Surviving a Scorching Summer

Arizona. A stunning and diverse outdoor playground. Perfect winters. Scorching summers!

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That summer, is now upon us. And safety, while enjoying the great outdoors, becomes a huge issue.  Safety for ourselves, and also for our dogs.  While many claim “but at least it’s a dry heat” – my response to that is “ya, like an oven!”. The summers here are brutal, that is for sure.  But that doesn’t mean you have to hibernate and complain every 5 seconds about how unbelievably hot it is – we all know it’s hot, move on!

With all of that being said, here is a list of some of the most important things to take in to consideration when planning an outdoor adventure during the hottest months in the desert:

  1. WATER! I can’t say it enough. WATER! Water for the humans to drink, water for the dogs to drink, water to pour on yourself and your furries.  And ideally, water to splash in.  Just about all of our hikes during the hotter months will take place near a river, stream, creek or lake.  This provides the dogs a place to cool down, and an emergency water source if it is needed. hotrivertrip (11)
  2. Time.  In the desert, early is better! Very early.  The sun comes up before 5 am, with triple digits setting in well before noon.  It is highly recommended that you begin your hikes at, or before sunrise – to provide a few hours to complete hike and enjoy the slightly cooler morning temperatures.  Afternoon hikes are highly discouraged and should be forbidden, if taking along your dog!  Evening hikes are even discouraged, as the temperatures don’t begin to cool off until hours after the sun sets.  But if you do decide on a sunset hike, provide paw protection for your sidekicks, take proper lighting, enormous amounts of water and watch out for those rattlers – they love to make an appearance just after sunset!
  1. Ground temperature.  Many, many people overlook this.  They believe that once the temps cool down in the evening you can head on out for a walk.  NO! You must check the ground temperature first, if taking your dog along.  Place the palm of your hand on the ground for at least 10 seconds.  If it is too hot for your hand, it is too hot for you dogs exposed paws.  Not only do asphalt and sidewalks retain heat – but rocks, sand and dirt do as well.  Dog booties are an option – but keep in mind, that typically, if the ground is too hot to walk on – the outside temperature is probably to hot as well.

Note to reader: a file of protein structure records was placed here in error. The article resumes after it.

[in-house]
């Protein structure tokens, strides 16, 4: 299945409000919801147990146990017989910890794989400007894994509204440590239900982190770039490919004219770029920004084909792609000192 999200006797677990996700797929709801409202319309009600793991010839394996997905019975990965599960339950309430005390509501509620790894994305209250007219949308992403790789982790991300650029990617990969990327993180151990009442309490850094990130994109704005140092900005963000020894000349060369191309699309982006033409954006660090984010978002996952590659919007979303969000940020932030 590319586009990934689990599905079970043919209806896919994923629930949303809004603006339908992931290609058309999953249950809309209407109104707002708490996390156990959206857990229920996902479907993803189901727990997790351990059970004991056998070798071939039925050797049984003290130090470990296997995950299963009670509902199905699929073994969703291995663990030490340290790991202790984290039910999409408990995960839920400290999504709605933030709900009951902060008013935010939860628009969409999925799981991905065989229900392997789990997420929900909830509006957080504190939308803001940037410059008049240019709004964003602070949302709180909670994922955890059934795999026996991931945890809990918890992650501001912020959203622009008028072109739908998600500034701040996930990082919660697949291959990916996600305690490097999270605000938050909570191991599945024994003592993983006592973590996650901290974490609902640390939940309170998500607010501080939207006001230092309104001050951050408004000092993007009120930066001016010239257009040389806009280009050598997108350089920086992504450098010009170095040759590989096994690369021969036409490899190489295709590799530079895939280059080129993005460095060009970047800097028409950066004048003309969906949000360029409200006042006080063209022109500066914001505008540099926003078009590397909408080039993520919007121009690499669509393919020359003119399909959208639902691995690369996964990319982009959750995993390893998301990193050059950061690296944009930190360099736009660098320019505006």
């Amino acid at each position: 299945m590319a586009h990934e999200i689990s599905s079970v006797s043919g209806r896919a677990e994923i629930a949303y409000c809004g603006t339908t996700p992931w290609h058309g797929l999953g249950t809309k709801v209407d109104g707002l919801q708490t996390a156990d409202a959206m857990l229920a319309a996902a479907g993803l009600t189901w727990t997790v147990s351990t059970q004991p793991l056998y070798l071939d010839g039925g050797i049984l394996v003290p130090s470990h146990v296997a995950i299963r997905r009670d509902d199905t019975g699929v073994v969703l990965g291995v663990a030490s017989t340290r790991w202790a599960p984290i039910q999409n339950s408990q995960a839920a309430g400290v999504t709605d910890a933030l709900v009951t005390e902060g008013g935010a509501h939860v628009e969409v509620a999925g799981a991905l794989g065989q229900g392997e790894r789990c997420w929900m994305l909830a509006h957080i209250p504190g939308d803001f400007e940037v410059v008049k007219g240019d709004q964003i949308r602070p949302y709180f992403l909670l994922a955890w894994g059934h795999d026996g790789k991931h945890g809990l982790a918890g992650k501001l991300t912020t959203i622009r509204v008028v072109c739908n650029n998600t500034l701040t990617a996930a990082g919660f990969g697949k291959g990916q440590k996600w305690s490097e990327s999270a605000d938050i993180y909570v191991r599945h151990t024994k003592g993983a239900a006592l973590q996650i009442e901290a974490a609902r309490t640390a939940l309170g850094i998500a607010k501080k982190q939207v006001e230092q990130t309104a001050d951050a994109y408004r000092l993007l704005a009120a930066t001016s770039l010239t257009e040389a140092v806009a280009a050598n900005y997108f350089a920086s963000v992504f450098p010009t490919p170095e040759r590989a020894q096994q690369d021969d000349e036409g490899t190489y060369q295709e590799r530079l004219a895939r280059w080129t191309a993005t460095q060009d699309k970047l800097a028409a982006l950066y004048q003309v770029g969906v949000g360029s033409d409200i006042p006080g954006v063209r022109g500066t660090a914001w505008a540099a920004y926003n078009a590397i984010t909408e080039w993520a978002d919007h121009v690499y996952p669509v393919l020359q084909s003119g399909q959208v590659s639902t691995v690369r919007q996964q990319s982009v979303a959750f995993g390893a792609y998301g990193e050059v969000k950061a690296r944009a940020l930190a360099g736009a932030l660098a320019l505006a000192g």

2. Shade.  Choose hikes and walks that you know will have at least a little reprieve from the sun.  Even if that shade is few and far between – it is better than none.  And it can be very difficult to find hikes that provide such shade – seeing as how our landscape is made up with cactus, primarily. 20160605_082317
  3. Knowledge.  Know the hike you will be taking.  Do not attempt a new and difficult hike in such heat.  Save those adventures for the cooler months.  Things can go wrong quickly in the desert.  Don’t let yourself and your furries become lost, and running low on water.  Stick to familiar areas, that you are comfortable exploring.
  4. Buddy System.  Hitting the trails with your best adventure buddy (human), is another great way to ensure safety.  It provides another source of water, in case you may have underestimated what you need.  It also provides knowledge, to reduce the risk of becoming lost on the trails.  And most importantly, in case something were to happen, such as: injury, heat exhaustion, snake bite, etc. – it provides another person to call for help, get you to the car safely, whatever may be needed. 4amriverrun (11)

There is, of course, many more things I could add to this list, such as: snacks, first aid kit, sunscreen, chapstick, mushers secret and cooling vests for the dogs.  But this is a good start to preparing for your summer adventures!

So, don’t let this heat stop you – be creative and have some fun trying to get those adventures in.  When all else fails – take day trips to the variety of cooler areas in Arizona, such as: Flagstaff, Payson, Prescott and Sedona!

Happy Adventuring,

Katie, Chipper and Quinci

@trustyourtrail